This summer, I interned at a financial planning firm where I assisted the company in writing its second personal finance book. Part of my job was to research and write about large news stories concerning the financial world. As everyone probably knows, many of the headlines this summer were about the nation’s debt ceiling crisis.
The debt ceiling is the limit on how much money the United States government can borrow, and the U.S. has always been a debtor country. On May 16, 2011 the debt ceiling reached its limit at $14.3 trillion. Analysts predicted that government payouts would be able to continue until Aug. 2, 2011, but after that time, the U.S. Treasury wouldn’t be able to fulfill obligations unless the ceiling was raised or another solution was put into place. This outraged many people who depended on assistance like Social Security and expected to get back what they had contributed while they were working. Raising the debt ceiling would allow the government to borrow more money; if it wasn’t raised, lawmakers would have to cut spending to fund their obligations.
Programs like Social Security and Medicare might not have received their payments if the ceiling had not been raised. If the government had defaulted on their payments, it would have had to pick and choose what programs were most important and needed the payouts.
There were a number of proposed plans and solutions for the crisis. The Republicans wouldn’t raise the debt ceiling unless there was a large deficit reduction via drastic spending cuts without a tax increase. The Democrats wanted to raise the debt ceiling immediately to fix the short-term problem, and then employ spending cuts and revenue increases to solve the long-term problem. Personally, I would not want to pay more taxes to fix a problem the government created, as I’m sure no one else would. I agreed with the Democrats’ plan to raise the ceiling immediately to fix the problem at hand, but I also agreed with the Republican view of cutting unnecessary spending.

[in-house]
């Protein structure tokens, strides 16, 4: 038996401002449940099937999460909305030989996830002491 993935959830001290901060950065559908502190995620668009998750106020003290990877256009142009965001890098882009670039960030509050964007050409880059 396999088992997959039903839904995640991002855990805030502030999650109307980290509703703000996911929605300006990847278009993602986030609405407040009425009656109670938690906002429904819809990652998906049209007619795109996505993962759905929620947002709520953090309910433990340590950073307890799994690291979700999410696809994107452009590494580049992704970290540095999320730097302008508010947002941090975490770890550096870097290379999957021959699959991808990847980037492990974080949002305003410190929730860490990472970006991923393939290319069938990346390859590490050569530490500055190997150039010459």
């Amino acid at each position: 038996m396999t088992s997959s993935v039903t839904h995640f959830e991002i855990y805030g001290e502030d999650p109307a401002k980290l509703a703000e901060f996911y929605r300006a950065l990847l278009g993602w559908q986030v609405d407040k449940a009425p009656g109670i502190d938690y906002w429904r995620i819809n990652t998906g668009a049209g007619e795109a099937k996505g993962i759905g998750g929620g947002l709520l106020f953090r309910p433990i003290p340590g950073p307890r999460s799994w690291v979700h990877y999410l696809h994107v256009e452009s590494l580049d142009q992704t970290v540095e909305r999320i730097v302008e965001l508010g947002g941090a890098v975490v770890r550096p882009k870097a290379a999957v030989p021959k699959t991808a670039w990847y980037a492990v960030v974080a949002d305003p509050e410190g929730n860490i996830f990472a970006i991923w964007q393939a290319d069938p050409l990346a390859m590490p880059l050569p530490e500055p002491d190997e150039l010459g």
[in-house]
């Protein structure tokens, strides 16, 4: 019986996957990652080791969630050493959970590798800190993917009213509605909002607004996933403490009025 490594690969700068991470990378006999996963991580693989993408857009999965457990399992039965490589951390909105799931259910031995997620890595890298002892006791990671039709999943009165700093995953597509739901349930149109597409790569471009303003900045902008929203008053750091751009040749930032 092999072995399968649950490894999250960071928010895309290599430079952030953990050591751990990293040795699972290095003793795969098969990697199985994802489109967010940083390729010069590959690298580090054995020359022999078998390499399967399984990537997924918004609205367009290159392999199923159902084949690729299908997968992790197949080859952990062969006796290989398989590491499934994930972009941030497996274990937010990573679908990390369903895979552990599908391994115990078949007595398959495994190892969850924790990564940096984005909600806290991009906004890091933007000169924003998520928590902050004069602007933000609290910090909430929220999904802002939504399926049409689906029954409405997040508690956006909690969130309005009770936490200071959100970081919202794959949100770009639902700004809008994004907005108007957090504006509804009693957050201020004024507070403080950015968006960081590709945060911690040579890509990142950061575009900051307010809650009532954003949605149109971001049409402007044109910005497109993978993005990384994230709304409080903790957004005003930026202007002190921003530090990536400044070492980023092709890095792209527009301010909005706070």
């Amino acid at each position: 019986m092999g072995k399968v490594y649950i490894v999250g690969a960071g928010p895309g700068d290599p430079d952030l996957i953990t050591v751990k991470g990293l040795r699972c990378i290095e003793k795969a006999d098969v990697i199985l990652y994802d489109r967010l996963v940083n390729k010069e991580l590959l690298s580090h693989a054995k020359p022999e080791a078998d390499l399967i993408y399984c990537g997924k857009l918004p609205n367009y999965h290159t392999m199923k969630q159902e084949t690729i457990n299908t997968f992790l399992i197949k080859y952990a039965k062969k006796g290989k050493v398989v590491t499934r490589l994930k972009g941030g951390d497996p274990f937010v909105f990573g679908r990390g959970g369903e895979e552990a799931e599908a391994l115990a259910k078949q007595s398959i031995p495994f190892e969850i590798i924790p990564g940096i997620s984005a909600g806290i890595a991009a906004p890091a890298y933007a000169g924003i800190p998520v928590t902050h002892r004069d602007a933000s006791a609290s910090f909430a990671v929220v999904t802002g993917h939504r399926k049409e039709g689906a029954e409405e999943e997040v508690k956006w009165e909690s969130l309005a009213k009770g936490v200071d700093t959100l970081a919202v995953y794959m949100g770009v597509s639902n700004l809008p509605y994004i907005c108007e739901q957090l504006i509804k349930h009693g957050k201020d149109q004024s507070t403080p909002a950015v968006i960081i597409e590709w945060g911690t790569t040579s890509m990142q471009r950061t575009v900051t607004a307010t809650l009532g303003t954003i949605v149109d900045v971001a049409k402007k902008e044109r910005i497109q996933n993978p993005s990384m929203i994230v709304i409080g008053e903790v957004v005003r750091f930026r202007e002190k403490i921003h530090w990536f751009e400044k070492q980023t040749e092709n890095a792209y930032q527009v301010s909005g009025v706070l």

The government had to figure out a solution by Aug. 2, and it did. According to an Aug. 6 article published in The Economist, there will be $917 billion in spending cuts over the next decade, coupled with an increase of $900 billion in the debt ceiling. Following these steps, a congressional committee of Democrats and Republicans are to find $1.5 trillion in deficit reductions in return for a matched debt ceiling raise. After the deal was reached on July 31, it seemed that the government would be ok for the time being.
However, shortly following the resolve, the U.S. credit rating was lowered for the first time in 70 years. The U.S. has always held a AAA rating from Standard & Poor’s rating system. But following the debt crisis, the rating was lowered to an AA+, one notch below AAA. The previous triple-A rating made Treasury bonds the safest investment in the world. While these bonds are still considered to be the safest, it shows that people are starting to notice the flaws in our government.
After the recent financial crisis, Americans are now more concerned with their investments, as they should be. And our government is an investment. I agree with the S&P’s lowering of the U.S. credit rating. The debt ceiling crisis shows the many cracks in our government. If a catastrophe like the debt ceiling crisis occurred in a private company that could no longer pay back its debts, its credit rating would plummet. It should be no different for our government.
It seems like our government is more of a business every day, so it should be treated accordingly. While I still believe that investments like treasury bonds are almost completely safe, it’s nice to see that some people are noticing the issues with our government system. Even though it would be highly unlikely for our government to go bankrupt like we saw this summer in Greece, it’s not impossible.
Ashley Griesshammer is a senior editorial page editor.